The behaviour question

11th May 2012 at 01:00

I have a very shy child in my class. He speaks English as a second language, but rarely talks in lessons so cannot develop his speech. He is louder and more enthusiastic in the playground. He seems well liked and other children say he speaks outside. Occasionally, he answers a question in lessons, but it is just a one-word answer and he doesn't tend to expand on it. I have tried to encourage him: if he speaks in class or asks me for help, he gets a sticker. However, it doesn't seem to be successful.

What you said


Being shy isn't a fault. Being quiet in class isn't a fault. If the child doesn't want to speak, putting lots of pressure on him to do so isn't going to help. The best thing is to leave him to it. Do lots of pair talk, giving answers that way so it isn't his answer he gives. If he does put up his hand, choose him every time and smile encouragingly. But don't push it.


I would ask his parents what techniques they use at home to encourage conversation. Often it only takes finding out what interests a child. A reward system may work. Set him a small target for communication in each lesson; if he achieves it he is rewarded.

The expert view

Shy pupils are a peculiar challenge. Some teachers ignore them, on the premise that it's one less voice to deal with. Obviously, this is the opposite of the ideal, but in a challenging class it can seem a safe option.

If he is approaching selective mutism, there are certain contexts and triggers that provoke silence and others that encourage interaction. I would steer clear of setting "talk targets" because any focus on having to speak in that manner will simply pile anxiety upon anxiety. I will take a punt and suggest that he is terrified of looking stupid in front of his peers andor you. Therefore, when he is put on the spot in a formal environment, he tightens up and shuts his shell.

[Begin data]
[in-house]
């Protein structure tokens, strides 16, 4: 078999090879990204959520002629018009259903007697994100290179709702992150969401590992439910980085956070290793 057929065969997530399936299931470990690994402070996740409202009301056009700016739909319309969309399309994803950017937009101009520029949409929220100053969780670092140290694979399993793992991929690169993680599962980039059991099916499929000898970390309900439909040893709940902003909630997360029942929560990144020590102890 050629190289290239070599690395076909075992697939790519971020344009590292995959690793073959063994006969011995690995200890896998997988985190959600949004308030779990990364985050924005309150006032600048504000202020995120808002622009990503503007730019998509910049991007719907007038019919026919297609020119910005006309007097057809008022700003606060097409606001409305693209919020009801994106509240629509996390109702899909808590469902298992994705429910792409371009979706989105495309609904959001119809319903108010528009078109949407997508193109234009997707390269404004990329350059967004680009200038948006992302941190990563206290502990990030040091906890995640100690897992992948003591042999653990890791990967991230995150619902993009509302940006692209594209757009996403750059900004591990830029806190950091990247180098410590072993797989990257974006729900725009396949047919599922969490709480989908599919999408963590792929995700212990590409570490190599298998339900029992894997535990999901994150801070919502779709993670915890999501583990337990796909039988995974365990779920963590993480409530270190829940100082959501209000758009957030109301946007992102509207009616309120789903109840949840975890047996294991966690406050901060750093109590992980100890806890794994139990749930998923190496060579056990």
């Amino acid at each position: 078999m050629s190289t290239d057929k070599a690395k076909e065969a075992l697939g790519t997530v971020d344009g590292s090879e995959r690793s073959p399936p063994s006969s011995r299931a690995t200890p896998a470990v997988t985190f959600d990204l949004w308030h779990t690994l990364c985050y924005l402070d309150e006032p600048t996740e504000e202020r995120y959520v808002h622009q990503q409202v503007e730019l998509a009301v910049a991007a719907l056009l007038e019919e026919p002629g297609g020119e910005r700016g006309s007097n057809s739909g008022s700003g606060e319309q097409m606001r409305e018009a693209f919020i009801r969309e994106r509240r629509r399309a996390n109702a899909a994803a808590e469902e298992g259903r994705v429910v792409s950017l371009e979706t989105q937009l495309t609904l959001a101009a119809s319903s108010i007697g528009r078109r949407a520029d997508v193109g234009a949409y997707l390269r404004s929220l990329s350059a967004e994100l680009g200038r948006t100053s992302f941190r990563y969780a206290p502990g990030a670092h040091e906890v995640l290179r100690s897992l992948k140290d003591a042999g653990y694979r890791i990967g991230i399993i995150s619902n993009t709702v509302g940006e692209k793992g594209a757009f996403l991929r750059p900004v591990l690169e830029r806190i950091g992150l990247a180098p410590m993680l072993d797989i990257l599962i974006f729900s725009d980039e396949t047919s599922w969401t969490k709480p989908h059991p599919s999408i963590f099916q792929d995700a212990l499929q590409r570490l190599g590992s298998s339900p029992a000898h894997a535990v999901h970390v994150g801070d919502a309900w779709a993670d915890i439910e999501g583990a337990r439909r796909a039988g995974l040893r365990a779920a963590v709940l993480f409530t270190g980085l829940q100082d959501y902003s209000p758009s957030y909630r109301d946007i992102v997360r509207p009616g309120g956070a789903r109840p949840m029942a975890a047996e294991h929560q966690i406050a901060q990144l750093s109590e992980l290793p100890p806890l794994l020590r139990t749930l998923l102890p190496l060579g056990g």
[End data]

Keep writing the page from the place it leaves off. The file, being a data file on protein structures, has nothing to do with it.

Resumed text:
You do not coax the pearl out by force (actually, you can, but you have to smash the poor thing open, never to swim again), you tickle it. Ditch the targets and tell him he does not have to speak if he does not want to. And avoid any non-verbal cues that show you really want him to speak or he will still feel the same anxiety. Just give him normal tasks and get him interacting verbally with his peers, and perhaps with you in one-to-one circumstances.

By using these contexts to develop his confidence and experience, he may just grow out of his habit of not speaking. After all, like Moses, some are not born to eloquence and oratory, but that does not mean they cannot express themselves perfectly well. As long as he has a functional level of articulacy, and he is developing in other ways (writing, for example, or you can see that he talks perfectly well with his peers), then what harm is there if he does not run the role plays? The most reassuring thing about this boy is that he does speak, at home and with others.

So give him some space. Touch base with him from time to time in a verbal way to check learning and see if he is ready to engage, and let time straighten out any kinks.

Tom Bennett is author of The Behaviour Guru and Not Quite a Teacher.

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